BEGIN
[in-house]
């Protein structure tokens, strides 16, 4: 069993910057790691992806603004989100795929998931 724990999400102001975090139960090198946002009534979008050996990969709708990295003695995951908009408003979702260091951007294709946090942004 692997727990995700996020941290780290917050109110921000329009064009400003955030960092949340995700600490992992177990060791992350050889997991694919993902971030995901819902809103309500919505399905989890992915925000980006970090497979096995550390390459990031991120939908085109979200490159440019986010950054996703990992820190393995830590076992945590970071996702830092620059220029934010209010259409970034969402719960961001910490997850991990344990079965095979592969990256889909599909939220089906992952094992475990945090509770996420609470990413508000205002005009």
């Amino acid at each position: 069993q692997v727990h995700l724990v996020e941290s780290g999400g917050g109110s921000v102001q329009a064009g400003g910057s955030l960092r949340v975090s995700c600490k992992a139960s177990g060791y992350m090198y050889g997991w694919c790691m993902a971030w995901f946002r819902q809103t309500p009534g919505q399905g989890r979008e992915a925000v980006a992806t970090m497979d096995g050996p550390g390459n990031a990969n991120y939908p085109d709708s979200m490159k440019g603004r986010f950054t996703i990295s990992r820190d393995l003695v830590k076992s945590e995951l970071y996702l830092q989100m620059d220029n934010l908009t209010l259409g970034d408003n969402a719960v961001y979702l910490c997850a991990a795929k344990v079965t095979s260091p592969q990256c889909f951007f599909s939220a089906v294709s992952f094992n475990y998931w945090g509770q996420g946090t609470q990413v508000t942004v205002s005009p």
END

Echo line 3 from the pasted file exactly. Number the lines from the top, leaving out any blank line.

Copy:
């Amino acid at each position: 069993q692997v727990h995700l724990v996020e941290s780290g999400g917050g109110s921000v102001q329009a064009g400003g910057s955030l960092r949340v975090s995700c600490k992992a139960s177990g060791y992350m090198y050889g997991w694919c790691m993902a971030w995901f946002r819902q809103t309500p009534g919505q399905g989890r979008e992915a925000v980006a992806t970090m497979d096995g050996p550390g390459n990031a990969n991120y939908p085109d709708s979200m490159k440019g603004r986010f950054t996703i990295s990992r820190d393995l003695v830590k076992s945590e995951l970071y996702l830092q989100m620059d220029n934010l908009t209010l259409g970034d408003n969402a719960v961001y979702l910490c997850a991990a795929k344990v079965t095979s260091p592969q990256c889909f951007f599909s939220a089906v294709s992952f094992n475990y998931w945090g509770q996420g946090t609470q990413v508000t942004v205002s005009p």